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Lars makes math exciting on TikTok: 'I want to show the fun sides'

Lars makes math exciting on TikTok: ‘I want to show the fun sides’

Lars has always loved math, he says. “I’ve always liked puzzles and logic. Or I watch YouTube videos about math. I find it interesting to see how someone comes up with a solution through logical reasoning.”

At a young age, he already participated in mathematics competitions, such as the Kangaroo Competition for primary school students. He also reached the final of the junior version of the Math Olympiad. “I was told there is also a real Math Olympiad.”

1.3 million views

The seed was planted. Lars wanted nothing more than to participate in such a large international competition himself. Now, years later, it’s time. He is participating for the first time. Practice it for days. “For the past three weeks, I’ve worked in a practice match every day for 4.5 hours, just like the two days of competition.”

Lars does not keep his love for mathematics a secret. On the contrary: he likes to share it with the people around him as evidenced by the videos on his site TikTok page. At the beginning of 2021, he thought: I want to talk about mathematics topics that I love, but you don’t just come across at school. “At school, everything is so boring. You can’t really see the interesting parts.”

One of Lars’ first TikTok videos can be viewed below:

He has more than 50,000 followers and got more than 100,000 likes on his many videos. The video with the most views (1.3 million) was about Mathematics B – Examination of pre-university education. Lars talks about many different topics, such as whole numbersAlien Mathematicsthe shape of the universe And the his life† He gets nice feedback on it. “People deal with aspects of math that they don’t normally deal with. I notice people start loving math more and more. I think that’s nice.”

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big match

The International Mathematical Olympiad will be held on July 11-12. Lars’s Dutch team actually traveled to Oslo last Friday for a training week (as can be seen In this video† “I don’t have that much stress,” Lars says. “I’ll see how it goes. But it would be very nice to win a medal of course.”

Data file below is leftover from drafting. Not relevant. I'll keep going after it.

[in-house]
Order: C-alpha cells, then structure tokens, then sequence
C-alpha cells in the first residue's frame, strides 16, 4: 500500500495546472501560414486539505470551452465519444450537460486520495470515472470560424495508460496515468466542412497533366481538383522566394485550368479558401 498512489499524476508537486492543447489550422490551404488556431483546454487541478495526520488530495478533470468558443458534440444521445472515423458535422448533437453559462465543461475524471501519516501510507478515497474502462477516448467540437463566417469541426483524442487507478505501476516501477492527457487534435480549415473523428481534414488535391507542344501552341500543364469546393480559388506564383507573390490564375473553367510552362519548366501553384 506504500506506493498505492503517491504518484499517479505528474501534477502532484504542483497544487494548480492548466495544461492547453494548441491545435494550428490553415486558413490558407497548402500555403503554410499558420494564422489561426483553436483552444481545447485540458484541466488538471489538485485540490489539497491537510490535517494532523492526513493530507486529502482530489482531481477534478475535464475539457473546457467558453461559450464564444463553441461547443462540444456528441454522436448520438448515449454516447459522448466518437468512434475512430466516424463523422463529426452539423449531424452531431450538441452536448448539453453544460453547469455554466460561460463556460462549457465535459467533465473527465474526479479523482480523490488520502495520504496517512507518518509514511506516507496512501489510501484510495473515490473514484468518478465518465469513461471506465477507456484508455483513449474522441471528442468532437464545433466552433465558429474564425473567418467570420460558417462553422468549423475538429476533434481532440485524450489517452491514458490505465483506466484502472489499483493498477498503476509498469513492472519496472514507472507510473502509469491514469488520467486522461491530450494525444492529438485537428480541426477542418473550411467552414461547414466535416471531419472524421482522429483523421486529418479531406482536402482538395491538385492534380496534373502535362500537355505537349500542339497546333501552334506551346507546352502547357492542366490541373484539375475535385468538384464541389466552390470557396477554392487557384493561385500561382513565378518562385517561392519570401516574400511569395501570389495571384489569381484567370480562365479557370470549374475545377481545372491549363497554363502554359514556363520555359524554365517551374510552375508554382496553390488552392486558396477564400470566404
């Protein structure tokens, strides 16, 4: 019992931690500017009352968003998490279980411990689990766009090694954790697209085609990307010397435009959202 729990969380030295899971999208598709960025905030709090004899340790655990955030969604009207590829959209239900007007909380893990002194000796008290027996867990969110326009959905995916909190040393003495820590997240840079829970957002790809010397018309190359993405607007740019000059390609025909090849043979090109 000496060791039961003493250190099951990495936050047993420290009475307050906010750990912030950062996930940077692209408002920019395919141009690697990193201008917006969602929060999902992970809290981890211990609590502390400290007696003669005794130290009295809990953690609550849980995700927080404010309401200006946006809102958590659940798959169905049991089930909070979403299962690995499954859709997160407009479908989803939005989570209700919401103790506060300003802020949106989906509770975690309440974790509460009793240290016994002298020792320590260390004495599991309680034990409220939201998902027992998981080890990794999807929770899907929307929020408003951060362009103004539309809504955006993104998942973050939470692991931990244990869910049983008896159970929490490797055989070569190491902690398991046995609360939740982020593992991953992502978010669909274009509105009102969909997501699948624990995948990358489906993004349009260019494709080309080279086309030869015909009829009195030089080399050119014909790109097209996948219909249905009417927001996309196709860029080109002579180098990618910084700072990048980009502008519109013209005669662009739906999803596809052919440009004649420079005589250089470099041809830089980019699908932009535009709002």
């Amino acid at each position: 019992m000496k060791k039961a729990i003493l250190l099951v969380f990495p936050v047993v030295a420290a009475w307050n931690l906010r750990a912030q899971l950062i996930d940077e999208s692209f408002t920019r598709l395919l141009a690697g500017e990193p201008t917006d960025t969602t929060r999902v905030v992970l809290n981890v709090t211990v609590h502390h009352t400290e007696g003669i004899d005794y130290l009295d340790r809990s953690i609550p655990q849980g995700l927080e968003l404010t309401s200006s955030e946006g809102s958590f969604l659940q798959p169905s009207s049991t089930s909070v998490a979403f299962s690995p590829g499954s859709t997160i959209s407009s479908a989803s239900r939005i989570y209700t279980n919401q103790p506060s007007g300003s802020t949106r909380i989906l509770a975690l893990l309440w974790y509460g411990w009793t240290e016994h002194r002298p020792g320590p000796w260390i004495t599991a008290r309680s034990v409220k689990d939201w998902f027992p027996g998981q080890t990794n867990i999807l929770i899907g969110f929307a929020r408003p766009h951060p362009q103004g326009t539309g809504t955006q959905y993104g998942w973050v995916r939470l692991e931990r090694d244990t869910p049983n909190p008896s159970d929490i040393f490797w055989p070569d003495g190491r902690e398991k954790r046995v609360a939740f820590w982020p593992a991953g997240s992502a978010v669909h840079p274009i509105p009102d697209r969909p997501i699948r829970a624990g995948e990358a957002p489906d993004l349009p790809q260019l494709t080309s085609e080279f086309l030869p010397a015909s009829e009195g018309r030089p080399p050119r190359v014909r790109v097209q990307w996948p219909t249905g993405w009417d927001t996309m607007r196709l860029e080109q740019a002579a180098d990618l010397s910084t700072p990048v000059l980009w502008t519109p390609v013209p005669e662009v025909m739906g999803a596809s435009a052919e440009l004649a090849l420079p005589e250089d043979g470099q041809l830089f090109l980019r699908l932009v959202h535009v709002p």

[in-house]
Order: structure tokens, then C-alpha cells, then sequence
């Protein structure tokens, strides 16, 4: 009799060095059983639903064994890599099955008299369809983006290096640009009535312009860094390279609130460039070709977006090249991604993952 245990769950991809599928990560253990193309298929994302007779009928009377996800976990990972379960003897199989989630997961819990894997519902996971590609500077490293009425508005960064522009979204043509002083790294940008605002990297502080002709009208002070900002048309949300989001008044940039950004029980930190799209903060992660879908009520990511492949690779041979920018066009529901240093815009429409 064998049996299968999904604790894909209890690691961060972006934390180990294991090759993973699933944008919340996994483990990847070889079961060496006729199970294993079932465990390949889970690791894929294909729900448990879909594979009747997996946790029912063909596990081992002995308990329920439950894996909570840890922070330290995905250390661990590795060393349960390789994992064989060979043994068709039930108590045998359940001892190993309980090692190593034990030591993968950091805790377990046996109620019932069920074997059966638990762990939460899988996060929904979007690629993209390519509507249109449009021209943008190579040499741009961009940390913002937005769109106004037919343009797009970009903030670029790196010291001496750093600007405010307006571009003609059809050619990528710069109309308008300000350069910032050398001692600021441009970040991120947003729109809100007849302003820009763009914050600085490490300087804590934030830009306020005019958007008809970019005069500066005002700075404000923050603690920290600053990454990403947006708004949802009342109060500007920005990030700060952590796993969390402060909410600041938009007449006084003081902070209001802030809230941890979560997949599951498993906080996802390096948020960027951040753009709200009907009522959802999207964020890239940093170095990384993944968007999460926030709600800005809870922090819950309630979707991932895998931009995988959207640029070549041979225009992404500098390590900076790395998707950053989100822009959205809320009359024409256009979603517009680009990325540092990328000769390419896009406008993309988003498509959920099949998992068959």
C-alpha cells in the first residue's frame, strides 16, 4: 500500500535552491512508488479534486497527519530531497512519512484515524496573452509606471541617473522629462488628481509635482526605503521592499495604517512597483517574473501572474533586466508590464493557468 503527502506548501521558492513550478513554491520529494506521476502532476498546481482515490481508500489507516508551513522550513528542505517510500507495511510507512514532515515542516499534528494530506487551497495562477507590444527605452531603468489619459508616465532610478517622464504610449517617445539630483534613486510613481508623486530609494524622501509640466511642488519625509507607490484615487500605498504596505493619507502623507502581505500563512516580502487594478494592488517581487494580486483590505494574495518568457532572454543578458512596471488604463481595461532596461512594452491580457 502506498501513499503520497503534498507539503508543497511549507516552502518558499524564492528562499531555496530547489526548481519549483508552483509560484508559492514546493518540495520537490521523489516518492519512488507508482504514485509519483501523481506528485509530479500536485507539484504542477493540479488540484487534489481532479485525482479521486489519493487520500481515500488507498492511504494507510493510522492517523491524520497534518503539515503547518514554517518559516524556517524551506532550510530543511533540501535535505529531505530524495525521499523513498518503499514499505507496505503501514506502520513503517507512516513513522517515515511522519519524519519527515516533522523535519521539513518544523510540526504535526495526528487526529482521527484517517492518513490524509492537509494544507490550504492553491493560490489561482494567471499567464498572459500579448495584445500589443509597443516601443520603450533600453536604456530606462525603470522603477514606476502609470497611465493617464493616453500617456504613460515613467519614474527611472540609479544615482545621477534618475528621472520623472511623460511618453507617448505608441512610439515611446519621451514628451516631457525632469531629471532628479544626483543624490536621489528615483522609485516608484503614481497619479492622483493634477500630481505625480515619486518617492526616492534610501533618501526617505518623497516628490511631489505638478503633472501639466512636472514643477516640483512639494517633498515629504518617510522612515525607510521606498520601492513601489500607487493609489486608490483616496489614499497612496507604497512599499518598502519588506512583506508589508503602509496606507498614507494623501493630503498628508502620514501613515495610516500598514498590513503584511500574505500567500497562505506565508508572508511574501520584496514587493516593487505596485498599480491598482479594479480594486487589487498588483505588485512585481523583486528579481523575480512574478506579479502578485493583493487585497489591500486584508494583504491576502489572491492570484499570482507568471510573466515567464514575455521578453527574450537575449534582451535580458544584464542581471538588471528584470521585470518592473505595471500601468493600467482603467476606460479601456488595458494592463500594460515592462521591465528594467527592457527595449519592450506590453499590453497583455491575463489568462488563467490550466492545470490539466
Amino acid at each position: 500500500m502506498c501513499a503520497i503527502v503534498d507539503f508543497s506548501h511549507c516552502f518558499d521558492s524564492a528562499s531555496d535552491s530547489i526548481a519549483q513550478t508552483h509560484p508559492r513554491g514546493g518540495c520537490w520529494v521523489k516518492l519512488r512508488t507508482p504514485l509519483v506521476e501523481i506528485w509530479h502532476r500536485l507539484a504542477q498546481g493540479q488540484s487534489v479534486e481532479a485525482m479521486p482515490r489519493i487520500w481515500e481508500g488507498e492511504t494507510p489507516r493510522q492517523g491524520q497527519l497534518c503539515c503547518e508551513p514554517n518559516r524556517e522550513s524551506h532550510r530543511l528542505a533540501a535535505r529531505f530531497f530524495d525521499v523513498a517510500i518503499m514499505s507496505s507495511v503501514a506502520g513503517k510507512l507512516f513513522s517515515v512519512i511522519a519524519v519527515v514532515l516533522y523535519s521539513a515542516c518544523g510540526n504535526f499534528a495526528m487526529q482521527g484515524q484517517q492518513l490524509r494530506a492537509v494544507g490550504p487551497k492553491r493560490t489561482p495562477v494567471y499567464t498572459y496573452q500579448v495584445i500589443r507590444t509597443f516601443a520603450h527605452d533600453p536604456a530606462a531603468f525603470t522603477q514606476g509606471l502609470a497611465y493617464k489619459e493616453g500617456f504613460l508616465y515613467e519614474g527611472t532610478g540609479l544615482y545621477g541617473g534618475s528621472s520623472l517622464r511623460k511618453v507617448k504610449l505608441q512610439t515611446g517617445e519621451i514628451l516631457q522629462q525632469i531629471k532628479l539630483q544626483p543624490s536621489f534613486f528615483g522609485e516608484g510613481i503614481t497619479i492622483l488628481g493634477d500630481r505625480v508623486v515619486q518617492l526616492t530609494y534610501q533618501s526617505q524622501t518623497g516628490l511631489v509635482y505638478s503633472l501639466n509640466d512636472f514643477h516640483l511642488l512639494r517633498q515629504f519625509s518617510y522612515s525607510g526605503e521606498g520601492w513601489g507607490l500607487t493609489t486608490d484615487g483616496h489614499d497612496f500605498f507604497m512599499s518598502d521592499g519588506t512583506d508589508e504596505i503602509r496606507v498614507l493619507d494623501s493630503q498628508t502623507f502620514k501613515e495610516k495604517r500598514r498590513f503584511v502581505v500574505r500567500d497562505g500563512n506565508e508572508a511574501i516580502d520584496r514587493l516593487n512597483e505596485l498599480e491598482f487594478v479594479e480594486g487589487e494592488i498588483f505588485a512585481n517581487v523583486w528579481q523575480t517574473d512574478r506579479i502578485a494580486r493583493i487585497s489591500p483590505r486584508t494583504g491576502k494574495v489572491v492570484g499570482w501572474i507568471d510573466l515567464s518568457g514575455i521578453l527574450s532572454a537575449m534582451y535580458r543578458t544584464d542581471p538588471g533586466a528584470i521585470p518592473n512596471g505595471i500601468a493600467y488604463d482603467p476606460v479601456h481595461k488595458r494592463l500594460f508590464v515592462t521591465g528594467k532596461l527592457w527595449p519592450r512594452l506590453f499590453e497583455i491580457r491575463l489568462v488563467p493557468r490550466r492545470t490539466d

“Great if you do one job”

Quentin Poet is one of the organizers of the Dutch Mathematical Olympiad. It scouts students from the Eindhoven University of Technology and organizes courses to eventually bring the top six students to the competition. He also works as a math teacher in a high school.

He talks about what the Olympics look like. “The competition consists of two days. Each day the participants have to complete three tasks. They are given 4.5 hours to do it. During those hours, this task is entirely for your life. It is good to know one task if you can solve two of them, that’s great .”

A total of 600 students from more than 100 countries participate in the competition. Half of them go home with a medal, Boet says. “About 50 people get a gold medal, about 100 go home with a silver and about 150 go home with a bronze.”

Selection process

The six team members were chosen from among thousands of participants. “I started this selection process a year and a half ago,” Boett says. “Out of those thousands of participants, we choose the top 1000 participants for the second round. The top 150 and then go to the final and from that we choose the top 30 people to train with for a year. Some of the team members have been involved in this training for four years, every year at a higher level.” .

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What is remarkable is that there are no girls in the last six. Puite can’t give a reason for this, but says that boys often dare a little more than girls. “Girls are quick to say: I’m having a busy year and I don’t want to miss lessons at school.” However, he is expecting a girl on the team next year. “Yes, she is an up-and-coming talent.”